As laser pointers became available to physics teachers, we took to puffing clouds of chalk dust, fog-in-a-can, or other particulate scattering agents into our classrooms to demonstrate the the magic of light amplification by the stimulated emission of radiation.
One year, I initiated a school-wide fire alarm during such a demonstration. The previous summer, the custodians had been tasked with cranking up smoke detector sensitivity to 11, unbeknownst to me.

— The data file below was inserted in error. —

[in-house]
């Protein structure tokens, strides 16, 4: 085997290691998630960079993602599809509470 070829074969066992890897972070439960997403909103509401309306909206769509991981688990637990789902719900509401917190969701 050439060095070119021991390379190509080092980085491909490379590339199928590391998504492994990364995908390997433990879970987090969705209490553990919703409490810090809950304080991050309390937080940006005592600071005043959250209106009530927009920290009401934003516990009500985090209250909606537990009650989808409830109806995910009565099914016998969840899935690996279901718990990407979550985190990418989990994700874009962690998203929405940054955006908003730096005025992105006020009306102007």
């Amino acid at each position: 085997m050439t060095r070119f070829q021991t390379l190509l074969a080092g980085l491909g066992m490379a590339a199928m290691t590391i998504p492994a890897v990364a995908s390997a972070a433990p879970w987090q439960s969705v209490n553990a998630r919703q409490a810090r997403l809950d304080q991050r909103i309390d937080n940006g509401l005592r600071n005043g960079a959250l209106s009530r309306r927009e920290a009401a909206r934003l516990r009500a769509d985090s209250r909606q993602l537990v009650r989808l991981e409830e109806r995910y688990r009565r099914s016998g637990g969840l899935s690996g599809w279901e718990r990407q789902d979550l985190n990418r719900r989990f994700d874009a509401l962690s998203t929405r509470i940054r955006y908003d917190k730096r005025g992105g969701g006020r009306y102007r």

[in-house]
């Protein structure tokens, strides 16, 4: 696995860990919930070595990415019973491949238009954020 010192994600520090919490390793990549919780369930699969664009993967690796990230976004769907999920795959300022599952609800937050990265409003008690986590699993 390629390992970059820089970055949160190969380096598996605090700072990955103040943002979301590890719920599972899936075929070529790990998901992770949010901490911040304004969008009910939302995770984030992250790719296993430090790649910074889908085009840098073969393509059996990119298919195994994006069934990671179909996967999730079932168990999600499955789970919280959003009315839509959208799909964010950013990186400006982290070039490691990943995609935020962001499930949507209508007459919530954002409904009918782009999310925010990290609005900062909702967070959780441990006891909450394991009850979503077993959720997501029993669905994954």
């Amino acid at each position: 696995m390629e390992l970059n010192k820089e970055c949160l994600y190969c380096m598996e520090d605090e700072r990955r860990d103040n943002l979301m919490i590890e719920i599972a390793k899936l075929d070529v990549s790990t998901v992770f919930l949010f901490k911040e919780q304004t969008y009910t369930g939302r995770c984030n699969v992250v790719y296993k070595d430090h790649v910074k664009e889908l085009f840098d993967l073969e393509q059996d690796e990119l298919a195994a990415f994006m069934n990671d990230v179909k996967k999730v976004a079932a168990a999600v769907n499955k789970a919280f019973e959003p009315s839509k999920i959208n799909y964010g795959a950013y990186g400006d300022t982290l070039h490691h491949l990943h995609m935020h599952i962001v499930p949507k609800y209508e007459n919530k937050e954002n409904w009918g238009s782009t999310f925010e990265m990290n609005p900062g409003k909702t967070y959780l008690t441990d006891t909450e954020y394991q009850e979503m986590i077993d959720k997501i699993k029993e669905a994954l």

Another thing we began doing was to shine our laser beams into water-filled fish tanks. The beams were again more visible when a scattering agent was deployed. Some used milk, some likes Pine-Sol. I used contact lens cleaning solution before settling on Mop-N-Glo.
But fish tanks were heavy, and the gallons and gallons of water made them downright unwieldy. It was a teacher-only demonstration activity.
As nice as it is for students to remember Physics as the class where the teacher did cool things, I wanted them to remember it was the class where they did cool things.